The Short of It
At 3 years old, Zion Harvey, of Maryland, battled sepsis infection that resulted in kidney failure and the amputation of his hands and feet. When he was 4 years old, he had a kidney transplant with a kidney donated by his mom. Now 8, the boy recently underwent surgery to give him two donor hands—a first for such a young patient—at the Children's Hospital of Philadelphia.
Leg prosthetics have allowed Zion to be very active—walking, running and jumping—and he learned to use his forearms to write, eat and play video games. But he's always wanted to play on the monkey bars and throw a football. Up to this point, only adults have had double hand transplants because of possible complications later in life from anti-rejection drugs. But because Zion already has to take anti-rejection drugs from his kidney transplant, he was a good candidate for the double-hand transplant surgery.
"We've been doing this since 1998, but in adults. This type of transplant has never been done in a child," said Dr. Scott Levin, chair of orthopaedic surgery at Penn Medicine and director of the hospital's hand transplantation program. "It's taken us 17 years to move from adult to child, and in this little 8-year-old boy, Zion Harvey, this was a historic moment that demonstrated it was possible."
After 10 hours in the operating room with a medical staff of 40 surrounding him, Zion woke up to find he had hands again, thanks to a gracious donor of a similar age. Now, the little boy is resting in the hospital as doctors watch for any signs of rejection or infection. So far, so good. Zion is already able to flex his fingers, and his doctors say he should regain full feeling and have a functional grasp. He's now looking forward to having a party with his friends so he can show off his new hands.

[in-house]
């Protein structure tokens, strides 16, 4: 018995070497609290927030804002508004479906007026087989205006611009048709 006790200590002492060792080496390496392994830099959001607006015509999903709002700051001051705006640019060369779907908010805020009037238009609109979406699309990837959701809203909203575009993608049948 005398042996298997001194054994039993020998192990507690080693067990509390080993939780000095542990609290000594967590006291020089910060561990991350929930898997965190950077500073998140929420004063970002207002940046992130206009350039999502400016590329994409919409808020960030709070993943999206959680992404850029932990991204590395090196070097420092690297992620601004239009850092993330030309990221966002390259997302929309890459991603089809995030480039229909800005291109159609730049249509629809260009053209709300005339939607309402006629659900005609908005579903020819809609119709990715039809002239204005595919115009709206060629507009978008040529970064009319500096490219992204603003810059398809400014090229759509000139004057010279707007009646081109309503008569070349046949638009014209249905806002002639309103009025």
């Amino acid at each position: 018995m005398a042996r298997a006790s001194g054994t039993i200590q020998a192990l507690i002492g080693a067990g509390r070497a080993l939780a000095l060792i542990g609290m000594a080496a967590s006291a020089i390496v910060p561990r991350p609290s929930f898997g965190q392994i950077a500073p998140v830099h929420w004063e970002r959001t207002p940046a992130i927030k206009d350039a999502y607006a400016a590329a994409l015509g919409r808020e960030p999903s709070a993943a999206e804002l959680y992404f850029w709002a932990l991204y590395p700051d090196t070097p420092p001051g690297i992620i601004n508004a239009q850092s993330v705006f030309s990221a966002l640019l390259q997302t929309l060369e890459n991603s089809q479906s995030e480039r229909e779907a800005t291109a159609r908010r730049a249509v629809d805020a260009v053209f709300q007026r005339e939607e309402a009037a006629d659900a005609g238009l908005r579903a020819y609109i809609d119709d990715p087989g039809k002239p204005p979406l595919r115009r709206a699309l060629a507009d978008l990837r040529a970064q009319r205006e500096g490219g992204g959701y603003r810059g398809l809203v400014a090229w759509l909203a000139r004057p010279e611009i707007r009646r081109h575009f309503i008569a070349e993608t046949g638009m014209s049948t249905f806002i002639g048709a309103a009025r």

Technology is simply amazing. Doctors were able to reconnect bone, nerve, muscles, blood vessels, tendons and skin during this monumental procedure. Think about that for minute. Doctors truly have given this boy a new direction in life, and he's incredibly appreciative.
"I want to say to you guys, thank you for helping me through this bumpy road," Zion said to his doctors and family at a press conference Tuesday.
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